The air at North Cove Marina, a small slip amid the towering high rises of Lower Manhattan, felt pregnant. With rain. With hope. With anticipation.
Greta Thunberg, the 16-year-old Swedish activist trying to turn the world back from the climate crisis brink, had spent the night docked off Coney Island after 330 hours at sea. On Wednesday afternoon in the U.S., the solar-powered yacht that had ushered her across from England to American shores entered New York Harbour, zig-zagging up the western flank of the island. Onlookers gathered, waiting for Thunberg to take her first wobbly steps on American shores since becoming a climate icon.
It felt like the second coming of the Beatles in some way, but with higher stakes. Thunberg has been nominated for a Nobel Prize, burned politicians and the wealthy to their faces for putting profit over planet in ways most of us can only dream of, and galvanised a wave of youth climate activism.
The power of that wave was visible with a large contingent of young adults (and a good number of voting-age adults, too) greeting her on the shore. A hush washed over the crowd as Thunberg’s racing boat appeared, giving an almost church-like vibe to the proceedings.
As the boat drew closer, the gather took on more of a raucous playoff game. Many onlookers broke out into song and waved their hellos as the Malizia II neared the dock like a scene out of Victorian times. And during a brief press conference with Thunberg in full racing yacht gear, when she lost her thread while addressing the gathering, someone in the audience screamed, “We love you, Greta,” as the crowd broke out into cheers.
Even with a microphone, Thunberg’s voice still had to battle against the cacophony of fossil fuel-powered boats prowling New York Harbour. In some ways, it was the perfect metaphor for what a growing cadre of youth activists is up against. The inescapable grind of capitalism, founded on fossil fuel-based growth, has pushed us to the brink. Now, youth activists are pushing back.
Fridays for Future, Thunberg’s group, as well as a number of other youth activist groups, are organising a climate strike on September 20. Adult organisations are also getting into the mix, helping plan a global strike on September 28.
Sandwiched between that, world leaders will meet at the United Nations for a one-day climate summit in the run-up to a major climate conference in Chile known as COP 25 later this year. Thunberg’s message to those leaders in clear: “COP 25 must be a breaking point” she said at a press conference.
Others feel the same way. Gizmodo chatted with kids and adults about their climate hopes and what Thunberg’s arrival signals to them.
Shiv, college sophomore
“Something that’s really common among young people is a lot of time we just aren’t given that platform. Now, Greta and millions of other kids are showing that we don’t need it handed to us. We can fight for the platform that we deserve, and that our voices need to be heard.
“On the 20th, we have three main demands as part of our coalition, which is no more fossil fuels, a just transition for frontline communities and for everybody in general, as well as holding fossil fuel executives accountable.
“I think a really big contribution she [Thunberg] had is really making young people realise that we do have power, that we have the ability to change the conversation. There are hundreds of kids here, and we’re all fighting, we’re all changing the conversation as a team, and we’re all honoured to have Greta fighting alongside us.”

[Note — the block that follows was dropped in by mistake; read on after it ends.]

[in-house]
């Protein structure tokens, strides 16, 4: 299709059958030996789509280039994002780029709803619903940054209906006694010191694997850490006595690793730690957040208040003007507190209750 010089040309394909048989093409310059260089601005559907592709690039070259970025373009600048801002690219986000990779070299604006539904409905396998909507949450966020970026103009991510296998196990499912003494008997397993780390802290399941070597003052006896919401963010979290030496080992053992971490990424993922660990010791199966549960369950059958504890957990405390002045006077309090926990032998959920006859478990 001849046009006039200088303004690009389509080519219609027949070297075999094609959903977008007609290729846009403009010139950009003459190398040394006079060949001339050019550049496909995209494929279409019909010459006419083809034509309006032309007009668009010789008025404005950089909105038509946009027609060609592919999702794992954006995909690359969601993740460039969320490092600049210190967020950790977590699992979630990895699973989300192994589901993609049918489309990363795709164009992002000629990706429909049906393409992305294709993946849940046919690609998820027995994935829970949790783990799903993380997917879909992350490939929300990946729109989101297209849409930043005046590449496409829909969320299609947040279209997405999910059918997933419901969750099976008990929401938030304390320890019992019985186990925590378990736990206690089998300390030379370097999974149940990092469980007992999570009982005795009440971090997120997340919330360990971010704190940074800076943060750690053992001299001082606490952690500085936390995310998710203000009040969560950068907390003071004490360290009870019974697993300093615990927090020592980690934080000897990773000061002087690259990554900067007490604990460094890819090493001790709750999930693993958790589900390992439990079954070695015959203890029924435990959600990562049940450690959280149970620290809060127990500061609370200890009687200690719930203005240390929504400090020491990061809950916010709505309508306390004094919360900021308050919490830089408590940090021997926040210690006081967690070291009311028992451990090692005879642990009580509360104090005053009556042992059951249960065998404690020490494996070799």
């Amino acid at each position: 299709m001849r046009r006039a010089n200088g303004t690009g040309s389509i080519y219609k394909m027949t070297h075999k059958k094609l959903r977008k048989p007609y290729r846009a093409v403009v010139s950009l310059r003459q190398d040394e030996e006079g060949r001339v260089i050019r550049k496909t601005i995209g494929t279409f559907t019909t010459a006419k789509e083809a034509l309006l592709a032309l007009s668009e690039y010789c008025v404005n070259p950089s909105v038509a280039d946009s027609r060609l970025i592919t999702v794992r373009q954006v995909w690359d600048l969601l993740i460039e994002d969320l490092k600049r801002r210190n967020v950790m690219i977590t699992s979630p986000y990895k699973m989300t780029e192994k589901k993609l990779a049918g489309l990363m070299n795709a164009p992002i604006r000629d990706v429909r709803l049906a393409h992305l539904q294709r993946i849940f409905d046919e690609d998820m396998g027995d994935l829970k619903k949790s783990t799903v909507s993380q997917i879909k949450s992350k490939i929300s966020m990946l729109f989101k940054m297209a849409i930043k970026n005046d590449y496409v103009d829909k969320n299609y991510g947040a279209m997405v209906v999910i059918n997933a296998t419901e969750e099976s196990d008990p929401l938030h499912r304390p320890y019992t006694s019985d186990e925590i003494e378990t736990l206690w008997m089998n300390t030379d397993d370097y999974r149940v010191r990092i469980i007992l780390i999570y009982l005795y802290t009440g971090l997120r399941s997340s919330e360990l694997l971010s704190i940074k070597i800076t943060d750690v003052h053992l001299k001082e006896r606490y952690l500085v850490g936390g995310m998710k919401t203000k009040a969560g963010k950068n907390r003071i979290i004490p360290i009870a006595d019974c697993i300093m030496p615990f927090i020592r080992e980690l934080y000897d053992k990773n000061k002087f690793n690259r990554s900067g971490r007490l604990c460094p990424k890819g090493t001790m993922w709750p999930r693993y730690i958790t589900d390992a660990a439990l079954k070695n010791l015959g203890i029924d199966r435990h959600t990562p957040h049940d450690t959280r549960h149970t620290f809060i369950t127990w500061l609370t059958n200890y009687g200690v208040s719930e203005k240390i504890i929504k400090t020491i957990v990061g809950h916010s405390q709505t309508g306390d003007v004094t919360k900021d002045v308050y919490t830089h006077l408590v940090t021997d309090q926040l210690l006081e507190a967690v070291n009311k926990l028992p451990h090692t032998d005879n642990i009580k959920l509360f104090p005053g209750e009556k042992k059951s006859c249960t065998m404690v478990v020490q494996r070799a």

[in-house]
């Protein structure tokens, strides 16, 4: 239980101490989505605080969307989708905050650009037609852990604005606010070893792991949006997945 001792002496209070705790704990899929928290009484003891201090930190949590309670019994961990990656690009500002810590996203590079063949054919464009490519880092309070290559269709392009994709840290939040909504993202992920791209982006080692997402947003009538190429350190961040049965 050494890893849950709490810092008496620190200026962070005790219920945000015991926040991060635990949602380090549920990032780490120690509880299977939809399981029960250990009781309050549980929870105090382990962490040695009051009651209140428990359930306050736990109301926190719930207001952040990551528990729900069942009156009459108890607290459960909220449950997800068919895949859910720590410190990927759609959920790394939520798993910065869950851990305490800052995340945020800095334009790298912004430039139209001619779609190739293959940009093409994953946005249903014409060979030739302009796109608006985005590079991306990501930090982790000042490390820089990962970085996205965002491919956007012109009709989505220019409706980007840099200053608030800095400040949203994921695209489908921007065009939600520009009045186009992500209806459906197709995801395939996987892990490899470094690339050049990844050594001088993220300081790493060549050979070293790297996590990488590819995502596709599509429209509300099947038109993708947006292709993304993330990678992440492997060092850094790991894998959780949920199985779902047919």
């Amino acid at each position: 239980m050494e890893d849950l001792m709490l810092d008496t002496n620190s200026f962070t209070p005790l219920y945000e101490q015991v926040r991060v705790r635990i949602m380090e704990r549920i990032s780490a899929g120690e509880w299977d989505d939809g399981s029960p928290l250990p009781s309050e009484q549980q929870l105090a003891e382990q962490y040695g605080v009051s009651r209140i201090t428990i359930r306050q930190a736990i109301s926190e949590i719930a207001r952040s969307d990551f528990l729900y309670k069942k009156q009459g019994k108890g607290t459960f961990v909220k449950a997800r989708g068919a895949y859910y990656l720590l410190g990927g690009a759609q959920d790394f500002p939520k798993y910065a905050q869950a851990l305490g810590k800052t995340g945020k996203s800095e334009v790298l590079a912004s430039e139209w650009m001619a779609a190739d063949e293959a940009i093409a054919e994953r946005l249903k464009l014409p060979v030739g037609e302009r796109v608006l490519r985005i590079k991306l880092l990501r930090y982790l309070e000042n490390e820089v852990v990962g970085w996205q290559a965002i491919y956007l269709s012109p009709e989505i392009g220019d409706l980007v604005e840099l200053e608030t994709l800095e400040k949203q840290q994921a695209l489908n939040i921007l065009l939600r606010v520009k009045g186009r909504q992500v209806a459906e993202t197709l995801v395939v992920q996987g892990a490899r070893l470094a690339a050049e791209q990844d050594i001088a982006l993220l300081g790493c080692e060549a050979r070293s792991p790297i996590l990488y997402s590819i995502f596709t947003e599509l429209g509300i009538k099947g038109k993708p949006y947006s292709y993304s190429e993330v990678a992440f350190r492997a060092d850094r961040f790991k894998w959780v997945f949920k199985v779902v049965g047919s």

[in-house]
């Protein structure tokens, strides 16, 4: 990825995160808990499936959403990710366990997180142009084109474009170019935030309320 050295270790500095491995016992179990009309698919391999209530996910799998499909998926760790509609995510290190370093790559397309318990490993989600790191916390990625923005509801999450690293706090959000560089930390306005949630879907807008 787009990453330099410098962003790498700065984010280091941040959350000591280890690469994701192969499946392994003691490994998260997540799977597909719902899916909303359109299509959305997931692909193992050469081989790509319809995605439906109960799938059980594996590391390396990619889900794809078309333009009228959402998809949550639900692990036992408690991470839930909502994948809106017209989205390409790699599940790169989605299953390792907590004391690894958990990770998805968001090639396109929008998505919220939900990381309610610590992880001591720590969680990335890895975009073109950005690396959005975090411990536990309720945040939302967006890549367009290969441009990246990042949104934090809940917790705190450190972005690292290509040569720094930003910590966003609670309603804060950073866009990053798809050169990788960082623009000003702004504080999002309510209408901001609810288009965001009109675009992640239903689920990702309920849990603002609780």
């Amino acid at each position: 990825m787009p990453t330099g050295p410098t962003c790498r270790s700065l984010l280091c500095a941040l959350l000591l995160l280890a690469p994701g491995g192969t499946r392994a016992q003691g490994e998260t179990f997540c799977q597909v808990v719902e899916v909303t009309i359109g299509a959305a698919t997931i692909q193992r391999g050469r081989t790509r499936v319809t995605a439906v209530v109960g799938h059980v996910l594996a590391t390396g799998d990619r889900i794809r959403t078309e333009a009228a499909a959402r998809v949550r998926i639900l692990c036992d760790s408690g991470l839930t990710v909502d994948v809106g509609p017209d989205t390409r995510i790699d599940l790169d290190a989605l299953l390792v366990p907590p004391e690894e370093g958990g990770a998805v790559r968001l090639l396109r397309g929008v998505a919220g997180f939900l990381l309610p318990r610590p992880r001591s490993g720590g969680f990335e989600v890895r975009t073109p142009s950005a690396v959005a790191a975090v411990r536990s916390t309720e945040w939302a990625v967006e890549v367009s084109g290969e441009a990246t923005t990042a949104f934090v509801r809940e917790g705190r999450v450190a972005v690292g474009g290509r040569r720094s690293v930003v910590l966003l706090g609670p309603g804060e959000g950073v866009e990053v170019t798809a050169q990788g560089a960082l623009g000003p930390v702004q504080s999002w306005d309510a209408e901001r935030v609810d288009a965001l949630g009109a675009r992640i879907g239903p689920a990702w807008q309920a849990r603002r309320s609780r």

Chloe, Ozkar and Marco
Chloe: “I wanted to come because I’ve been following it on Facebook for maybe a year or so. I think it’s really inspiring that she’s taking the reins of the climate issue and drawn attention to it.”
Ozkar: “Mum. Mum. I think I can… her boat!”
Rachel, NYC Light Brigade
“She’s really a remarkable young person. She’s inheriting this crazy future that we’re leaving to her. And so supporting her is really important.
“Most of the young people in New York City — and this is a really small bubble so it’s hard to say — but most of the young people in New York City that I encounter are furious. People are really reluctant to make deep, effecting change, but we’re getting there, we’re talking about it, things like this are happening. Maybe it’s a moment. I’ll cross my fingers.”
“I personally have kids myself, and I would want a better planet for my kids to live in. And I think what she is doing is bringing about change. Change not only that I can benefit from, but that my kids to being a benefit for me, too. So I am all for it. I hope the government, as well as everybody else, catches on.”
Tatiana and Ana, on vacation from Spain
Tatiana: “My daughter is 14 years old, and she sees that a person can change the world and do amazing things. To me, it is very important for my daughter to see this.”
Ana: “We need to make changes because this is our only home, and we need to take care of it. She’s amazing.”
Cathy, Violette and Balthazar
Violette: “I’m a really big fan of her and I want to try to meet her. She is trying to get everyone on board to fix the climate crisis.”
Balzathar: “I’m here to welcome her more for my sister because she really likes her, [but] I hope that she raises more awareness.”
Cathy: “We’re so inspired by Greta and what she’s doing and what a strong voice she has. She’s basically put into words what we all need to hold onto: Our planet is being destroyed actively, and we’re not really paying attention to that. Really, it’s my 10-year-old daughter who came to be inspired by her. Violette actually became vegetarian last year because of what Greta was talking about she wanted to do something that was really active.
“It’s mind-boggling to think of how far we still have to go, so it’s great to be here with all these people welcoming her.”